However, not all alliances end up as successes. For instance Trilogy Software Inc. and Ford Motor Co. have halted plans to launch a company that was to be Ford's e-business arm. The new company, announced in February 2000, was to be based in Austin and employ 300 people within a year. Both companies decided to steer the initiative, which loosely went by the name "Drive.com," into more of a strategic alliance (Bronstad, 2001). The initial idea of creating a separate entity was discarded as Ford's and Trilogy's business models and strategies kept evolving. This only goes to show that e-alliances can be fluid and subject to constant change. While this may accord much needed flexibility, it can take away in terms of commitment.
There are increasing numbers of cases that can provide anecdotal support for strategy formulation. However, since each organization is unique in its requirements for e-commerce (see the Intel case), we will propose a framework that will help us understand strategic e-commerce issues by utilizing the notion of extended enterprises and then, using the theoretical precept of complementarity as the basis of value creation (with respect to, interfirm alliances).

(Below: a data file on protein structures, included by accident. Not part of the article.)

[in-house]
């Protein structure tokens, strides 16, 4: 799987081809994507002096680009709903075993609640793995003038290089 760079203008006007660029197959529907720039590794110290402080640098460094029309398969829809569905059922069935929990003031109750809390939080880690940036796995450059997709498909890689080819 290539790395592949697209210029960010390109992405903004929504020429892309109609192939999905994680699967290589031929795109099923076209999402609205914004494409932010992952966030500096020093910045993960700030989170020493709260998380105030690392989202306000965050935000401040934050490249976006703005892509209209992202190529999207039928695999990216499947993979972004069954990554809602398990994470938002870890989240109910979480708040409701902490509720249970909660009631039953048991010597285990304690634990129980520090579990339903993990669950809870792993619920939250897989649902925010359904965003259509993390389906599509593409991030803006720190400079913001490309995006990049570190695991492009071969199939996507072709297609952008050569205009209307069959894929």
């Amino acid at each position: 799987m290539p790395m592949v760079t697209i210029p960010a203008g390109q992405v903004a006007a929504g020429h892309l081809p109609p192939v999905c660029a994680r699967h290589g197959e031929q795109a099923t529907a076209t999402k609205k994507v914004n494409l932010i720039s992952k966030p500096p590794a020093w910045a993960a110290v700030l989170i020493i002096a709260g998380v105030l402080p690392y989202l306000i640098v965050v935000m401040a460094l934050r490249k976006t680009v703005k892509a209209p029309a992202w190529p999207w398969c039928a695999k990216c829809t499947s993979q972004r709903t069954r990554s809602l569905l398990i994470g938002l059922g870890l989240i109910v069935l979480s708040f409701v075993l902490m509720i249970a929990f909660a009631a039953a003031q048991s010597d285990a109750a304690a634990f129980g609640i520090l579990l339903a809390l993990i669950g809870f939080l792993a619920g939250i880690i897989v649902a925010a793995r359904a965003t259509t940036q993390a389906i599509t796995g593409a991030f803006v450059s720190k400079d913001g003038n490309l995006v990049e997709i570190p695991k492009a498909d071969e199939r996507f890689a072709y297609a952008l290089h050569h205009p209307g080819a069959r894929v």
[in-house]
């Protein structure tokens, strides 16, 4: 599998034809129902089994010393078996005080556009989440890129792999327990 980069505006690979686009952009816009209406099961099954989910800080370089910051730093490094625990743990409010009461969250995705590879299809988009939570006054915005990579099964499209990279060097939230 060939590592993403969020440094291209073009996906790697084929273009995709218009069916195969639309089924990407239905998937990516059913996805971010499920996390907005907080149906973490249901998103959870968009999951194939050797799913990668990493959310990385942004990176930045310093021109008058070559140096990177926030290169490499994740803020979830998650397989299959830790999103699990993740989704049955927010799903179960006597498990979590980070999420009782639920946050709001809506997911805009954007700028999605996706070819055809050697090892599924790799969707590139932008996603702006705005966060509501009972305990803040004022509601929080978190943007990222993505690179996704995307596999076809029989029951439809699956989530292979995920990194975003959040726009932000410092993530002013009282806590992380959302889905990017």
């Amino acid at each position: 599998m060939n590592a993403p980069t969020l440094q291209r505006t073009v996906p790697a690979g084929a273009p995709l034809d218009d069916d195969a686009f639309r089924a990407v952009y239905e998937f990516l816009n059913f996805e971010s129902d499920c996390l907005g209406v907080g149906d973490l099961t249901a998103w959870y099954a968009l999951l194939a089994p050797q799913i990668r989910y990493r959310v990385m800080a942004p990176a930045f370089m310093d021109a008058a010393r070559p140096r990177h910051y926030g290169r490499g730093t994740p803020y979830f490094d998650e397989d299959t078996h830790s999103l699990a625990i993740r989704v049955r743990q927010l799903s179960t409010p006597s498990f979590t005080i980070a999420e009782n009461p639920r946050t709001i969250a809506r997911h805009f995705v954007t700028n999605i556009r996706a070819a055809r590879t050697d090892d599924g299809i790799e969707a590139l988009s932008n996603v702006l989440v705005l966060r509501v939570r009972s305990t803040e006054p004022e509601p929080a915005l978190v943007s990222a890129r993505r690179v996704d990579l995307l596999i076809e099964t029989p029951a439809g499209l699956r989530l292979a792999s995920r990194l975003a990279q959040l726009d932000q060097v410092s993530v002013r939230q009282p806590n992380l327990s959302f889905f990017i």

Especially the design model that sees strategy as a fit of strengths/weaknesses and opportunities/threats. The central idea is that planning and design of the strategy precedes implementation.
This is closer to the emergent model of strategy where strategy emerges as a part of its operationalization. The premise here is that the full strategy can not be known in advance and that it evolves and crystallizes as a response to a firm's adaptive behavior to external forces.
For instance, when indicating dealers to adopt high-speed Internet connections, Ford is mindful of strained factory-dealer relations in the past. Hence, Ford's approach to getting dealers to adopt high-speed Internet access is in the form of a suggestion. "While there has been no edict to our dealers that they have to have high-speed Internet, it has been very strongly recommended," said Dave Rayner, Ford's senior manager of dealer and vehicle systems. "But it's not confrontational at all" (Kisiel, 2002).
Brandwise.com was Whirlpool's e-commerce (business model) strategy to sell directly to the consumers their ideal refrigerator and connect to a nearby retailer.
Strategic alliances formed primarily as part of an e-commerce strategy.